President Obama's 2010 Drug Control Strategy was about to be released, and drugged driving is one of the strategy's three top issues. As ONDCP tackles this issue, it needs information to guide its activities.

Priorities include developing standard screening methods for drug-testing laboratories and encouraging states to adopt drug per se laws. Law enforcement personnel, prosecutors, and judges need training about drugged drivers, and communities and professionals need education to better prevent drugged driving.

Background and Historical Perspective on Drugged Driving: Policies, Legislation, and Early Research Efforts

J. Michael Walsh, Ph.D., The Walsh Group

Dr. Walsh provided an overview of more than 30 years of research related to drugged driving that NIDA sponsored since the 1970s, many of these projects involved collaborations with the NIDA research community, other federal agencies, and international partners.

Several studies in the United States and a collaborative US -EU project found that at least 35% of people stopped for erratic driving, drivers involved in a crash, and fatally injured drivers had at least one drug in their system, and many were under the influence of both drugs and alcohol.

Currently, 33 states have behaviorally based impaired driving statutes that make it a crime to drive while impaired or under the influence of a prohibited drug. Seventeen states have a per se, or "zero tolerance," statute, which makes it a crime for a driver to operate a vehicle with a prohibited drug in his or her system. Two states have a per se statute for drivers under age 21, and it is illegal in five states for any "drug addict" or "habitual user of drugs" to drive.

Problems with the U.S. legal approach include the difficulty of proving that drug use caused the impairment and of prosecuting drugged driving cases in many states. Many per se statutes do not create an incentive for police officers to look for drugs because drivers found to be legally drunk face no additional penalties for having illegal drugs in their system. The drugs covered, specimens to collect, and cutoff levels used by laboratories differ by state.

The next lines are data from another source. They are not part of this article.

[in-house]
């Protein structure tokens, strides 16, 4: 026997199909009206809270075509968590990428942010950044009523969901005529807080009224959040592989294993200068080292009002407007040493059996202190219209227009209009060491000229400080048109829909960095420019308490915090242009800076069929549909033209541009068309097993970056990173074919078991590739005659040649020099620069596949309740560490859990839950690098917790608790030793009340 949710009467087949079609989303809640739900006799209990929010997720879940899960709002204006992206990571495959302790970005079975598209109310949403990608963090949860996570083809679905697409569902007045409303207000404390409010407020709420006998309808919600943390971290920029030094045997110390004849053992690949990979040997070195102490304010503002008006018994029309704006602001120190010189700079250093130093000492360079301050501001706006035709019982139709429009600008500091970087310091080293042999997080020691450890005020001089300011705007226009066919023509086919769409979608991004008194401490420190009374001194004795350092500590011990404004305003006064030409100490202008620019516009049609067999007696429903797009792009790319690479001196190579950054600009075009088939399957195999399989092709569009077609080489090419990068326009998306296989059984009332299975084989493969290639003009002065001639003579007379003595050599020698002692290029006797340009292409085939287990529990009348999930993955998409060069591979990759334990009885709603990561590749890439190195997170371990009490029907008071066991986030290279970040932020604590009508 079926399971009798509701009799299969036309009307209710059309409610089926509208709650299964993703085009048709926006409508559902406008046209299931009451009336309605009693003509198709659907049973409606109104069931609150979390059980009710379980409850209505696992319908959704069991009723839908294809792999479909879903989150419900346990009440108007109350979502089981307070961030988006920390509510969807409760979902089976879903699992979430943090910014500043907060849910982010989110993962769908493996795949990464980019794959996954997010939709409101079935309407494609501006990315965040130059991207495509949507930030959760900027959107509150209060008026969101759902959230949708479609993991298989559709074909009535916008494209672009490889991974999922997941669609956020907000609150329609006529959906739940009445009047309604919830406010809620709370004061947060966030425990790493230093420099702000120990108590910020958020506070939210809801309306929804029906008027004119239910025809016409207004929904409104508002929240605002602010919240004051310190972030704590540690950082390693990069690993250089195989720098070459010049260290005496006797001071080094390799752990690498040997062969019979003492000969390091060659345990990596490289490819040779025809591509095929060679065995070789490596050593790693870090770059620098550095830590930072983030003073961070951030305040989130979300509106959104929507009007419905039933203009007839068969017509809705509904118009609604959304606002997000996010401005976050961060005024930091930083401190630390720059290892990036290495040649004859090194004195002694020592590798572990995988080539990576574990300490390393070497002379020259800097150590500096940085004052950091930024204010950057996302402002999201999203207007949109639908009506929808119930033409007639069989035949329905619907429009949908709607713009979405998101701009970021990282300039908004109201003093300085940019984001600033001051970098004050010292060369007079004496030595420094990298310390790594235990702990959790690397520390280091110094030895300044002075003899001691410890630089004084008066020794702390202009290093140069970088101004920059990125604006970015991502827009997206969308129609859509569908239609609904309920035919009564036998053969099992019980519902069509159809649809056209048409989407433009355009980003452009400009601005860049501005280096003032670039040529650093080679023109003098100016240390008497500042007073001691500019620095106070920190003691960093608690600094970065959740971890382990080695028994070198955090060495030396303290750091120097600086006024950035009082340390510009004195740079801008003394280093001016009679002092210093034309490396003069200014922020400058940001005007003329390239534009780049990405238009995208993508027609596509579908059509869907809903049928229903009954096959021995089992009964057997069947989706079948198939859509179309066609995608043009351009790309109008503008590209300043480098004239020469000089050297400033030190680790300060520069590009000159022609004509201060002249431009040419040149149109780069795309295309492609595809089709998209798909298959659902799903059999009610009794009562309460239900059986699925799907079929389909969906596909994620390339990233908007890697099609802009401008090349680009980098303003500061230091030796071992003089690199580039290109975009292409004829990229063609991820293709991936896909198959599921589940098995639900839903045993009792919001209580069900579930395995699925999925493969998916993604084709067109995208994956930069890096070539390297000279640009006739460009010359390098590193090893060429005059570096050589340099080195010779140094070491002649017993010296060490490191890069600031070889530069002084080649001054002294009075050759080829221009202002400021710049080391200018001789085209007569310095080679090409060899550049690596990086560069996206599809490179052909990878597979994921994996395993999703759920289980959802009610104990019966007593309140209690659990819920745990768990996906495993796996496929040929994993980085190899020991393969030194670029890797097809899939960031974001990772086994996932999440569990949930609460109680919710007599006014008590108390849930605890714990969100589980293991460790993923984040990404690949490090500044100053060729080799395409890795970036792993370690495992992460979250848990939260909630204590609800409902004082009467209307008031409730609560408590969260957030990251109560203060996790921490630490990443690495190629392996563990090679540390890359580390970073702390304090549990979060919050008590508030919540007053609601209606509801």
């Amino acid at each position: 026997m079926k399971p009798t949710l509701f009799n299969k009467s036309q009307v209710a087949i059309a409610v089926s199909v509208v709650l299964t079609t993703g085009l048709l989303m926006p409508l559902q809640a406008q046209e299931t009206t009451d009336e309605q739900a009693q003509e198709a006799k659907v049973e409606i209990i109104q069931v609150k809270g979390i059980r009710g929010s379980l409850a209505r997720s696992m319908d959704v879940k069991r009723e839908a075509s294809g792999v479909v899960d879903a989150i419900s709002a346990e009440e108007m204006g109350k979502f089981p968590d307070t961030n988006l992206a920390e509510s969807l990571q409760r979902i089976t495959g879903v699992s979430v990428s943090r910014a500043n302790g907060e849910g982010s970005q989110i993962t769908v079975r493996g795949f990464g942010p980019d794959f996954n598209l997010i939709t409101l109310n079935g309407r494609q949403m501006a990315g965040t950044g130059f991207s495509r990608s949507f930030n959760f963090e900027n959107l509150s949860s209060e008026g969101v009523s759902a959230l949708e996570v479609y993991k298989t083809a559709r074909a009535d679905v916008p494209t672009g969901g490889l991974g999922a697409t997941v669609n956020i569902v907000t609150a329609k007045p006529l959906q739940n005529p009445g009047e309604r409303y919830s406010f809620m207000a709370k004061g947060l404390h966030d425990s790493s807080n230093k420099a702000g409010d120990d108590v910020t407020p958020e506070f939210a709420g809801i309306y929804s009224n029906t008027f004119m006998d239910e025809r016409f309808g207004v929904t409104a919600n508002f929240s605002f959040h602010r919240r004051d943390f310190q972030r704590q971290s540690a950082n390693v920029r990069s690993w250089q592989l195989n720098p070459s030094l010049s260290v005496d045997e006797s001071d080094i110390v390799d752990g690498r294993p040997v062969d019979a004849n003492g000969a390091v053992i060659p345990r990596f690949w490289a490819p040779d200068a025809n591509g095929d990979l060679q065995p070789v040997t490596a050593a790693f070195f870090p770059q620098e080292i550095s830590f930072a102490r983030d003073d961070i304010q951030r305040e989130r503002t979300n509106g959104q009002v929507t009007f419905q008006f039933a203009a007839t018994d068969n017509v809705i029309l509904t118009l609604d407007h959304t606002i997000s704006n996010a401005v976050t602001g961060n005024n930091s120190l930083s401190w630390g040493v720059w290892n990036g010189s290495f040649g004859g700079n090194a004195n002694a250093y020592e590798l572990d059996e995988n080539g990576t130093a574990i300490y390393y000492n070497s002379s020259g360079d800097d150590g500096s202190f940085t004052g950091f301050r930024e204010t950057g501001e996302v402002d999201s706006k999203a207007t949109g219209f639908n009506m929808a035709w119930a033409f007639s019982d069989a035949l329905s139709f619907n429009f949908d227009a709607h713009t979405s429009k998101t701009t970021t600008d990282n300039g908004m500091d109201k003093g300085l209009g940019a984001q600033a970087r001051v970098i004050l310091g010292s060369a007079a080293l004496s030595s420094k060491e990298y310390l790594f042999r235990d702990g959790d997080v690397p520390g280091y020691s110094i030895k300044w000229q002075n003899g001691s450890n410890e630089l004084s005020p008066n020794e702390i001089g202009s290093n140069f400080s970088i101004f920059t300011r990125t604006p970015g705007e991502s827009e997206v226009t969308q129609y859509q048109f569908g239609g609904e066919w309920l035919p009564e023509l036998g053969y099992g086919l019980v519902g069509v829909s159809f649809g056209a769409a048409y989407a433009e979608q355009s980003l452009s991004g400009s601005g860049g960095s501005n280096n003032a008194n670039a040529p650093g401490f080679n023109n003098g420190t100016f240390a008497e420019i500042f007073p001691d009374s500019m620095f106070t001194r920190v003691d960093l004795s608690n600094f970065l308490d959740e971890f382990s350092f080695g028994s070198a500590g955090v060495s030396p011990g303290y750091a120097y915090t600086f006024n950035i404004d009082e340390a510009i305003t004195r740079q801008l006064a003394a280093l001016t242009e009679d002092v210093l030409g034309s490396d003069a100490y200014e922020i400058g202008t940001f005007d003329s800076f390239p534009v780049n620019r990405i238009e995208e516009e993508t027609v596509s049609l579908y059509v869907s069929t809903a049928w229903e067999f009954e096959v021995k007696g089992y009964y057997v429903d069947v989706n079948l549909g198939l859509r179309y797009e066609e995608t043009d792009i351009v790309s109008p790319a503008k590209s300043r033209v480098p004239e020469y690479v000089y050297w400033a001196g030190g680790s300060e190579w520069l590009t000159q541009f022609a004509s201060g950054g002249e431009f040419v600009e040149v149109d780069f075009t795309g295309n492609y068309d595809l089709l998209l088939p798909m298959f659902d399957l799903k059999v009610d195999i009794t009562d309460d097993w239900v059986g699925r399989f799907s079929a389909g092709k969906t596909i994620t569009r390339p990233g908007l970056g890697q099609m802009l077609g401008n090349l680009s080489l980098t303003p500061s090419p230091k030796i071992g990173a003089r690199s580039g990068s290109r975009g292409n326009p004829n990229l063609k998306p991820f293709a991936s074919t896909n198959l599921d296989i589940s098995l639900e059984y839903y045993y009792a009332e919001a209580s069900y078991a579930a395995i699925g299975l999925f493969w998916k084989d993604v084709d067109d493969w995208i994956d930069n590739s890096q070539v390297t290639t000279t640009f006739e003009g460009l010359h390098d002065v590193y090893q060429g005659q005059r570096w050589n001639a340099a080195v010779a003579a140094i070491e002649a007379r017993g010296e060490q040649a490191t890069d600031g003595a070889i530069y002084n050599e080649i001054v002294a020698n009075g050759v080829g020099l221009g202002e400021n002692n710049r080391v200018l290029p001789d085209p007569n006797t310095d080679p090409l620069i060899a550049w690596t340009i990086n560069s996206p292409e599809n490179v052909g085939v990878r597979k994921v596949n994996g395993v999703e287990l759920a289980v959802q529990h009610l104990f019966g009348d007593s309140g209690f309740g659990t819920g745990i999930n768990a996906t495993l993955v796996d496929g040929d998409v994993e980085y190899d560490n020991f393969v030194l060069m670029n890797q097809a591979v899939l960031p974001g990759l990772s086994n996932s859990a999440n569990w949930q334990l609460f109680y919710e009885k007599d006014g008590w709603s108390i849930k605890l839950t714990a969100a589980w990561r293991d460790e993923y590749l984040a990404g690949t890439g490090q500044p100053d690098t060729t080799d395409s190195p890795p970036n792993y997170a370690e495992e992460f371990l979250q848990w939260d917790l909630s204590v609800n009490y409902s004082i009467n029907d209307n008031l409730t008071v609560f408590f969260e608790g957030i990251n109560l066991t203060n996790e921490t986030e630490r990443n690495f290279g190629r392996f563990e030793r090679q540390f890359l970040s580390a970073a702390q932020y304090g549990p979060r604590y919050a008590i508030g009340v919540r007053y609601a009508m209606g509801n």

Marijuana is the most prevalent drug, after alcohol, found in samples from drivers involved in traffic accidents or stopped for impaired driving. Blood concentrations of delta-9-tetrahydrocannabinol (THC), marijuana's main active chemical, tend to peak shortly after or even before smoking ceases. These concentrations tend to fall precipitously within the first 60 minutes to 5-10% of peak concentration values, but the behavioral effects of THC on driving skills can last for hours even when the blood concentrations are very low. Therefore enforcement of drugged driving laws should be tied to the presence of THC.

Epidemiological Studies on Drugged Driving: Current and Future Research Efforts at NHTSA

Richard Compton, Ph.D., NHTSA

Dr. Compton cautioned that researchers should not approach drugged driving in the same way as alcohol-impaired driving because drugs are much more complex than alcohol. For example, blood alcohol concentration (BAC) is closely associated with impairment levels, but it is not currently possible to specify drug levels that indicate impairment.

Drugs are often used in combination with alcohol but police officers have no incentive to look for drugs other than alcohol. It is much easier to prosecute an impaired driving charge based on alcohol impairment than it is for drug impairment, thus officers typically will look for signs of alcohol impairment first. If alcohol impairment is found during the investigation usually stops at that point. Impaired drivers face no enhanced sanction if they are prosecuted for multiple substances, so police officers have no incentive to look for drugs. In addition, while most police officers are well trained to investigate alcohol-impaired driving many are not as well trained to investigate drug-impaired driving. This is especially true for impairment due to prescription medicines and the impairments caused by over-the-counter medicines.

Physicians and pharmacists are not well trained to discuss drugs' potential to impair driving. NHTSA has issued some guides with the American Medical Association, which offers continuing education courses on potential impairing effects of prescription drugs on driving for physicians. NHTSA also provides training for pharmacists and has developed educational materials and programs for the general public.